Friday 18 December 2009

BAC TSR-2, British Govt.'s Blunder

The British Aircraft Corporation TSR-2 was an ill-fated Cold War strike aircraft developed by the British Aircraft Corporation (BAC) for the Royal Air Force (RAF) in the early 1960s. The TSR-2 was designed to penetrate a well-defended forward battle area at low altitudes and very high speeds, and then attack high-value targets in the rear with close-in bomb runs and precision drops. The TSR-2 included a number of advanced features that made it the highest performing aircraft in this role, yet the programme was controversially cancelled in favour of the General Dynamics F-111, a procurement that itself was later cancelled.

All modern aircraft have four dimensions: span, length, height and politics. TSR-2 simply got the first three right.

The mission

The envisioned "standard mission" for the TSR-2 was to carry a 2,000 lb (900 kg) weapon internally for a combat radius of 1,000 nautical miles (nm) (1,850 km). Of that mission 100 nm (185 km) was to be flown at higher altitudes at Mach 1.7 and the 200 nm (370 km) into and out of the target area was to be flown as low as 200 feet (60 m) at Mach 0.95. The rest of the mission was to be flown at Mach 0.92. If the entire mission were to be flown at the low 200-ft altitude, the mission radius was reduced to 700 nm (1,300 km). Heavier weapons loads could be carried with further reductions in range.

Extensions to the TSR-2's range were planned to be made by fitting external tanks — one 450-Imperial gallon (2,000 L) tank under each wing or one 1,000 Imperial gallon (4,500 L) tank carried centrally below the fuselage. If no internal weapons were carried, a further 570 Imperial gallons (2,600 L) could be carried in a tank in the weapons bay.

Planned flight profiles - as of 3rd December 1963.

It was also planned to be able to equip the TSR-2 with a reconnaissance pack in the weapons bay which, coupled to the aircraft's capable sideways looking radar (SLR), would have turned the aircraft into a formidable "recon" asset not unlike the contemporary North American RA-5C of the United States Navy.


TSR-2 prototype XR219 on its maiden flight

English Electric, manufacturer of the Canberra, and Vickers-Armstrongs had been judged to have made the best submissions for GOR.339. The two companies combined their ideas for the specification and put forward their joint design with a view to an aircraft flying by 1963. No order was forthcoming, and by the time the Ministry had made a decision the various companies had been amalgamated as the British Aircraft Corporation in 1960. EE had put forward a delta winged design and Vickers a swept wing on a long fuselage. The EE wing, born of their greater supersonic experience, was judged superior to Vickers, while the Vickers fuselage was preferred. In effect, the aircraft would be built 50/50: Vickers the front half, EE the rear.[1]

The design was a large aircraft, to be powered by two Bristol-Siddeley Olympus afterburning turbojets, with a large shoulder-mounted slab-wing with down-turned tips, an all-moving swept tailplane and a large all-moving fin. The engines were a development of those used in the Avro Vulcan, and would later be developed further for Concorde.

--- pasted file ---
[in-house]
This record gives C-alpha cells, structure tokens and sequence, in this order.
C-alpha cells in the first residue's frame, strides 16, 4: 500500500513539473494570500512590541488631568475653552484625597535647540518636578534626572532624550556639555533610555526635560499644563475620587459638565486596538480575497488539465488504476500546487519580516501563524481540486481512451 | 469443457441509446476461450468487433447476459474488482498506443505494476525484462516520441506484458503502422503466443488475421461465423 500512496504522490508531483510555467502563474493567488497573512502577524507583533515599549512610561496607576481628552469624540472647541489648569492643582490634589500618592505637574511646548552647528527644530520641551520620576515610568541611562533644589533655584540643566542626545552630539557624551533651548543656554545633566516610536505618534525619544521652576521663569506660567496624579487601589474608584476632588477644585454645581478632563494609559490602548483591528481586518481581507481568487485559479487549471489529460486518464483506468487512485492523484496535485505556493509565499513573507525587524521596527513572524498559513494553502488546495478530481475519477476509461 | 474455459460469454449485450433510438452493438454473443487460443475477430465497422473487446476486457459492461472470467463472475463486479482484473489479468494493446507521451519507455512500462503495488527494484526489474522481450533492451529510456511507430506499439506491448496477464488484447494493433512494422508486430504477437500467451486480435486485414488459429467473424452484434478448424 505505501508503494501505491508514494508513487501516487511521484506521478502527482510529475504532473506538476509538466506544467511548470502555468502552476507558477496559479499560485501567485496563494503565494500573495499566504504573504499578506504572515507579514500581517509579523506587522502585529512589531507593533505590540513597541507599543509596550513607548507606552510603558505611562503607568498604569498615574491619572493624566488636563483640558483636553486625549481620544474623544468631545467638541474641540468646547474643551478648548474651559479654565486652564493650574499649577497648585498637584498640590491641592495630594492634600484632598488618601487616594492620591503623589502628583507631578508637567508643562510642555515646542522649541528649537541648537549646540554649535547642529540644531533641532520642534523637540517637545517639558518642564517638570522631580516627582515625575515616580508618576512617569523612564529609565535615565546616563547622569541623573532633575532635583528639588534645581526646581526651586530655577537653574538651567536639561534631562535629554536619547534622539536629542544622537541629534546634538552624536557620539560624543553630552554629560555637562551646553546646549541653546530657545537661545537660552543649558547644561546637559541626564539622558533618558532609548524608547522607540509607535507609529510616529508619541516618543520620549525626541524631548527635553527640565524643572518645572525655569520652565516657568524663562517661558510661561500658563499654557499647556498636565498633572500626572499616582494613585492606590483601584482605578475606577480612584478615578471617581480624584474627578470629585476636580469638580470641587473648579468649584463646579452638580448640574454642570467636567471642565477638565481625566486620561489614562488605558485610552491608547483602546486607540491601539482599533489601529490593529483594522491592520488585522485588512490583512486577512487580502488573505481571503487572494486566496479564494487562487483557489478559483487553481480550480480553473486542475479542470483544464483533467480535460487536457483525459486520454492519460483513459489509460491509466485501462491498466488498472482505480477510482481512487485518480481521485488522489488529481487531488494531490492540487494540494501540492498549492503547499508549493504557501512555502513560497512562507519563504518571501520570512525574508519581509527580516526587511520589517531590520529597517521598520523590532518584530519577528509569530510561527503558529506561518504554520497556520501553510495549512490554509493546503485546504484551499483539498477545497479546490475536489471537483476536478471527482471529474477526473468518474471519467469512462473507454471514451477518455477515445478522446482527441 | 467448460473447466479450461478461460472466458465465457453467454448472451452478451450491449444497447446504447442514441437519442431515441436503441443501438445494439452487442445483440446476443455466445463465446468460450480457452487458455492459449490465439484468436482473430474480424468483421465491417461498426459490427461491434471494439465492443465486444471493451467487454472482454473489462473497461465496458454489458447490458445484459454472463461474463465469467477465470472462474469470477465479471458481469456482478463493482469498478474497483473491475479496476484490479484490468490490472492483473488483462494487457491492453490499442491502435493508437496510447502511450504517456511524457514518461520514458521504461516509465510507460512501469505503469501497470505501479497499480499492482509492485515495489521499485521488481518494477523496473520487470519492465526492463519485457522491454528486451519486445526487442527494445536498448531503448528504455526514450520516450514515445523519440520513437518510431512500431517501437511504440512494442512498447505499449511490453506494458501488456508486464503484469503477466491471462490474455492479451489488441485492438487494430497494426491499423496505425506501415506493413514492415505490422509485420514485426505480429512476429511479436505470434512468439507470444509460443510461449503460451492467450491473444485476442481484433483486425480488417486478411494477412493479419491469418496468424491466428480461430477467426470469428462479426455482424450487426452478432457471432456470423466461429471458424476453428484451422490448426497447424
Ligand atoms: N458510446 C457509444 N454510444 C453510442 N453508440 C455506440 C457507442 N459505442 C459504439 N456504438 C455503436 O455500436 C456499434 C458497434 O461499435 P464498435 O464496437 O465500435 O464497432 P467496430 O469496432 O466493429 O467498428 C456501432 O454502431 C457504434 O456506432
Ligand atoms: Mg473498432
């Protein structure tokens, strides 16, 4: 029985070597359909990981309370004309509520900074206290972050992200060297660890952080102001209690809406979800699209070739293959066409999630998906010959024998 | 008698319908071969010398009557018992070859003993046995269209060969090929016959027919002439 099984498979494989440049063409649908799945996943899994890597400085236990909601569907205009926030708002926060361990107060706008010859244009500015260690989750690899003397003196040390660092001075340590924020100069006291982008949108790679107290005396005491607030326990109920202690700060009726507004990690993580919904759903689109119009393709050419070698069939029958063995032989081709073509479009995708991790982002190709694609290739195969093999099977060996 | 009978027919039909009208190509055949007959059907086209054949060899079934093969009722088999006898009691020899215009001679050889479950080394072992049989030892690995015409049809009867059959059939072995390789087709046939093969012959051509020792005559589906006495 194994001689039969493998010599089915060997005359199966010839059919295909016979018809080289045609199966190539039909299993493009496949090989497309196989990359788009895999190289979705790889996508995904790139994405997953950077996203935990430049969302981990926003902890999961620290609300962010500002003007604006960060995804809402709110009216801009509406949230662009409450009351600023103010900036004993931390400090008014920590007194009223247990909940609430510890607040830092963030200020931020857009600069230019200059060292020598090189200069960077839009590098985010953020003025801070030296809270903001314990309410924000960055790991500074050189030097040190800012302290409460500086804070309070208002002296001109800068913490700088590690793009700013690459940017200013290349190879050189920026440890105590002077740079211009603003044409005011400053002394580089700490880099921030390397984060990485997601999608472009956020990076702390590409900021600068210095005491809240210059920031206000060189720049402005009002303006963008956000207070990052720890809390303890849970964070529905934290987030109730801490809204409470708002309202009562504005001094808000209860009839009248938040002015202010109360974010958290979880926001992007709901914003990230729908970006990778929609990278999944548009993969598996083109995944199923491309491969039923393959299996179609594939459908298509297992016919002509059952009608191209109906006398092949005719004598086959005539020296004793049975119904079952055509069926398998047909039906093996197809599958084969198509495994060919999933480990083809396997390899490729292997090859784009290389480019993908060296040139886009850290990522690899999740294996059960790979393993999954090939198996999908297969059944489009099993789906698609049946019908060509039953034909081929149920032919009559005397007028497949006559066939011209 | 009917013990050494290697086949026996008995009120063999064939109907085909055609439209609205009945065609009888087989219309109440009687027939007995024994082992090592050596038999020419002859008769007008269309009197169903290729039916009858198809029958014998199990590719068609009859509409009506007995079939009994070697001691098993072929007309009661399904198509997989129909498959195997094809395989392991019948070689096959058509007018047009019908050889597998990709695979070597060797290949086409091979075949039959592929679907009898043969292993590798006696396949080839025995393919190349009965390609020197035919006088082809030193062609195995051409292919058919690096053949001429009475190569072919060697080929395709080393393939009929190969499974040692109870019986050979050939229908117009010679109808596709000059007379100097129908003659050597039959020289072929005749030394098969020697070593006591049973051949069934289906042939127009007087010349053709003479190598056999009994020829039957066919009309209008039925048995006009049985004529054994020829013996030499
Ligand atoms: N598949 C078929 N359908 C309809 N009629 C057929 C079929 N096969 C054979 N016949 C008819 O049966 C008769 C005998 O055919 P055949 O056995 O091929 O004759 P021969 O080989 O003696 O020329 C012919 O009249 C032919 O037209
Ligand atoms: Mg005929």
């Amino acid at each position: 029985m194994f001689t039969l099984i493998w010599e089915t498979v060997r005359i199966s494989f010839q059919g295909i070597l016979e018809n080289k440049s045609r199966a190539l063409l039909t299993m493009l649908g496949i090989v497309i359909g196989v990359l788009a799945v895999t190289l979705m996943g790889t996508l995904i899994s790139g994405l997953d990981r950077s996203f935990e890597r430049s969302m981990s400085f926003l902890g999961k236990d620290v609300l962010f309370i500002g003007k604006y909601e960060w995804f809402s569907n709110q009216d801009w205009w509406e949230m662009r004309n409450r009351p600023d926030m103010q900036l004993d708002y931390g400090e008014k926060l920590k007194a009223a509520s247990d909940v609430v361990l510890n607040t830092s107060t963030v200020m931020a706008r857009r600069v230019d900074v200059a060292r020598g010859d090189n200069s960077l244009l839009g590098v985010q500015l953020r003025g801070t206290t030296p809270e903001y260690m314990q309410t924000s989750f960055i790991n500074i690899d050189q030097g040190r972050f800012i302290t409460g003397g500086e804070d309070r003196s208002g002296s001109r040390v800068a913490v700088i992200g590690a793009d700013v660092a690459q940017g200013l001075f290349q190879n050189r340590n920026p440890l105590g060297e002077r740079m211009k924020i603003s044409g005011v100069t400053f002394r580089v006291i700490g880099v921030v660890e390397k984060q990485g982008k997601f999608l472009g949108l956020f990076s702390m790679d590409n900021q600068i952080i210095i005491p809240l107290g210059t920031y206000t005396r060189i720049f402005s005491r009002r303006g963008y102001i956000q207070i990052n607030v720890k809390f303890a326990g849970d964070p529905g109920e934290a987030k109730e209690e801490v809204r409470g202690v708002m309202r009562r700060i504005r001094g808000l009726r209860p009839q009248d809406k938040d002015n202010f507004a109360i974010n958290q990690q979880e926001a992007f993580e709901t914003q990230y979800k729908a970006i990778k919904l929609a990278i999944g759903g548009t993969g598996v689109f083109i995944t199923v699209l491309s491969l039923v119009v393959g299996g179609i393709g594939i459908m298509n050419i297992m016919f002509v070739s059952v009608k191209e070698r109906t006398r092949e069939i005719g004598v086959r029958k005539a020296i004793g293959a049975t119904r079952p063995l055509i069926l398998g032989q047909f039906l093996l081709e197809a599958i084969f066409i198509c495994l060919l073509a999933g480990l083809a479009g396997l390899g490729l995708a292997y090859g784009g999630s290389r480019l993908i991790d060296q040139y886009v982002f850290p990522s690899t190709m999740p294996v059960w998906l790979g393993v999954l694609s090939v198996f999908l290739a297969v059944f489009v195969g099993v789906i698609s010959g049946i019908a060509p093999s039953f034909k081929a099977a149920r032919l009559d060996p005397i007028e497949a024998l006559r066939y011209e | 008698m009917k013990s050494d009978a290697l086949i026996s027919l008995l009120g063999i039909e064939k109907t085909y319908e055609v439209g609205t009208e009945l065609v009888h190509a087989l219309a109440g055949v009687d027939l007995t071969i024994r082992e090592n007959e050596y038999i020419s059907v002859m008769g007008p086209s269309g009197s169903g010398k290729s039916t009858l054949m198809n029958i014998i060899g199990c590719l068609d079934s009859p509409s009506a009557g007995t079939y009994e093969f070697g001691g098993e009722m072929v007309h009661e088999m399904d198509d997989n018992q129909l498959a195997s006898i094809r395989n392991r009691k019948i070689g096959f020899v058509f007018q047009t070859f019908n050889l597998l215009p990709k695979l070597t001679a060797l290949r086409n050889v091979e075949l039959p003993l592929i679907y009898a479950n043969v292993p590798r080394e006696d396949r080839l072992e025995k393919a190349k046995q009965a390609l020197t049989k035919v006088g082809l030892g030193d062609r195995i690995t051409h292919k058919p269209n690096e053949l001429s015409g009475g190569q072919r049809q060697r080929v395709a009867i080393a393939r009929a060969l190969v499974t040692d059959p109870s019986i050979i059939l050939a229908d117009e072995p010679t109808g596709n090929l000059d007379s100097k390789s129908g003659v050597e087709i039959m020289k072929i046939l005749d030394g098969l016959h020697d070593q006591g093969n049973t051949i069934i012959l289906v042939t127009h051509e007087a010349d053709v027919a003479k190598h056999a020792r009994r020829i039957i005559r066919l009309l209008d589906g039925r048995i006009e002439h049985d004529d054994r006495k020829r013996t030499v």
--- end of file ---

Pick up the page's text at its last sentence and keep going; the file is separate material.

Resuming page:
The design featured blown flaps across the entire trailing edge of the wing to achieve the short takeoff and landing requirement, something that later designs would achieve with the technically more complex swing-wing approach. Roll control was by differential movement of the tailplanes, i.e., tailerons. The aircraft featured some extremely sophisticated avionics for navigation and mission delivery — far ahead of anything else available at the time — which would also prove to be one of the reasons for the spiralling costs of the project. Some features, such as forward looking radar (FLR) for terrain clearance, side-looking radar for mapping and the sophisticated autopilot, only became commonplace on military aircraft later.

The wing loading was high for its time, enabling the aircraft to fly at very high speed and low level with great stability without being constantly upset by thermals and other ground-related weather phenomena. This in turn made the innovative terrain clearance and autopilot system feasible.

There were considerable problems with realizing the design. Some contributing manufacturers were employed directly by the Ministry rather than through BAC, and the Ministry itself took on design tasks, with the usual long deliberations and meetings typical of civil servants.


General characteristics

  • Crew: 2
  • Length: 89 ft ½ in (27.12 m)
  • Wingspan: 37 ft 1¾ in (11.27 m)
  • Height: 23 ft 9 in (7.24 m)
  • Wing area: 702.9 ft² (65.3 m²)
  • Empty weight: 54,750 lb (24,834 kg)
  • Loaded weight: 79,573 lb (36,169 kg)
  • Max takeoff weight: 102,200 lb (46,357 kg)
  • Powerplant:Bristol-Siddeley Olympus BOl.22R (Mk. 320) turbojet
    • Dry thrust: 19,610 lb (87.23 kN) each
    • Thrust with afterburner: 30,610 lbf (136.7 kN) each



  • Internal weapons bay, 20 ft (6 m) with (initially) 1 Red Beard 15kt nuclear weapon or as intended 2 x OR.1177 300kt nuclear weapons (cancelled) or 6 x 1,000 lb (450 kg) HE bombs. Final designed normal load in nuclear role of 4 x WE.177A nuclear weapons, two side-by-side in weapons bay, two on external underwing stores pylons.
  • or 4 x 37 rocket packs or nuclear weaponry on inner pylons only.

Maximum of 20,000 lbs (9,000 kg) of bombs.



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